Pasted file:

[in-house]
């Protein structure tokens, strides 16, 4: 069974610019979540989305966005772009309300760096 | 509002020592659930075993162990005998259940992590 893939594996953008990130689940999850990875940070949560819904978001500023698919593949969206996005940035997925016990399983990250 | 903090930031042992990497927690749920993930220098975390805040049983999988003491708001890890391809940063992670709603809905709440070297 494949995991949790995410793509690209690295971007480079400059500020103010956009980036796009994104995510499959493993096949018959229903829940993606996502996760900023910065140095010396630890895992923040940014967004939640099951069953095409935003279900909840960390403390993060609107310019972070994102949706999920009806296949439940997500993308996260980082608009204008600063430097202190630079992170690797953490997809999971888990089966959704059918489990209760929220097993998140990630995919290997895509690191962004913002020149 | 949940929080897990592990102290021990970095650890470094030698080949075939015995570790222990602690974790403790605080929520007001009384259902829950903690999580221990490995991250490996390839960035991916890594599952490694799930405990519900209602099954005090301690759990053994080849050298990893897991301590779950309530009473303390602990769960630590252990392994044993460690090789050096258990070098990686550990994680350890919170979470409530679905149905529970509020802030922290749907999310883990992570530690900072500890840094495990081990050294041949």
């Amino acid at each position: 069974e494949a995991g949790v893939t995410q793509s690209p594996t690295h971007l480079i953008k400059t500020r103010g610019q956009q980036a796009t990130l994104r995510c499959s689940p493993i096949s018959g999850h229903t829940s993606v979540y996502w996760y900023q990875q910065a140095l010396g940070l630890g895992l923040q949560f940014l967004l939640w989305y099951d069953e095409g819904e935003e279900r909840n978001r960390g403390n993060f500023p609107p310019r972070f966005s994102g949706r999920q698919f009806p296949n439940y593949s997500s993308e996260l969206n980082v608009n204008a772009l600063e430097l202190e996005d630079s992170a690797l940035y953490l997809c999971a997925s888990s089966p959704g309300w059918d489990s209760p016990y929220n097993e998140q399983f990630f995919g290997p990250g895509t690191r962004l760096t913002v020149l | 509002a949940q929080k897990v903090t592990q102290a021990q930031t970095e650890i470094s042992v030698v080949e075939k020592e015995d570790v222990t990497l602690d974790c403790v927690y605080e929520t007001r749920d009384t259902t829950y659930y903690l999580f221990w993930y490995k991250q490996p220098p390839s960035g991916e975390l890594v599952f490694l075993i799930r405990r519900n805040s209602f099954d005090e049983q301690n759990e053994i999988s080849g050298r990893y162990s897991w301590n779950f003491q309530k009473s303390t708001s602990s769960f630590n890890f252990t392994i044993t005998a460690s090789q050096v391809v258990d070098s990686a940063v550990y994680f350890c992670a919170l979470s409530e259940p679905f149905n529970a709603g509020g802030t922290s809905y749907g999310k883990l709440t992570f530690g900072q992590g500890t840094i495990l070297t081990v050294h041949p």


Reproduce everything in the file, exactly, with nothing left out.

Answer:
[in-house]
């Protein structure tokens, strides 16, 4: 069974610019979540989305966005772009309300760096 | 509002020592659930075993162990005998259940992590 893939594996953008990130689940999850990875940070949560819904978001500023698919593949969206996005940035997925016990399983990250 | 903090930031042992990497927690749920993930220098975390805040049983999988003491708001890890391809940063992670709603809905709440070297 494949995991949790995410793509690209690295971007480079400059500020103010956009980036796009994104995510499959493993096949018959229903829940993606996502996760900023910065140095010396630890895992923040940014967004939640099951069953095409935003279900909840960390403390993060609107310019972070994102949706999920009806296949439940997500993308996260980082608009204008600063430097202190630079992170690797953490997809999971888990089966959704059918489990209760929220097993998140990630995919290997895509690191962004913002020149 | 949940929080897990592990102290021990970095650890470094030698080949075939015995570790222990602690974790403790605080929520007001009384259902829950903690999580221990490995991250490996390839960035991916890594599952490694799930405990519900209602099954005090301690759990053994080849050298990893897991301590779950309530009473303390602990769960630590252990392994044993460690090789050096258990070098990686550990994680350890919170979470409530679905149905529970509020802030922290749907999310883990992570530690900072500890840094495990081990050294041949």
């Amino acid at each position: 069974e494949a995991g949790v893939t995410q793509s690209p594996t690295h971007l480079i953008k400059t500020r103010g610019q956009q980036a796009t990130l994104r995510c499959s689940p493993i096949s018959g999850h229903t829940s993606v979540y996502w996760y900023q990875q910065a140095l010396g940070l630890g895992l923040q949560f940014l967004l939640w989305y099951d069953e095409g819904e935003e279900r909840n978001r960390g403390n993060f500023p609107p310019r972070f966005s994102g949706r999920q698919f009806p296949n439940y593949s997500s993308e996260l969206n980082v608009n204008a772009l600063e430097l202190e996005d630079s992170a690797l940035y953490l997809c999971a997925s888990s089966p959704g309300w059918d489990s209760p016990y929220n097993e998140q399983f990630f995919g290997p990250g895509t690191r962004l760096t913002v020149l | 509002a949940q929080k897990v903090t592990q102290a021990q930031t970095e650890i470094s042992v030698v080949e075939k020592e015995d570790v222990t990497l602690d974790c403790v927690y605080e929520t007001r749920d009384t259902t829950y659930y903690l999580f221990w993930y490995k991250q490996p220098p390839s960035g991916e975390l890594v599952f490694l075993i799930r405990r519900n805040s209602f099954d005090e049983q301690n759990e053994i999988s080849g050298r990893y162990s897991w301590n779950f003491q309530k009473s303390t708001s602990s769960f630590n890890f252990t392994i044993t005998a460690s090789q050096v391809v258990d070098s990686a940063v550990y994680f350890c992670a919170l979470s409530e259940p679905f149905n529970a709603g509020g802030t922290s809905y749907g999310k883990l709440t992570f530690g900072q992590g500890t840094i495990l070297t081990v050294h041949p």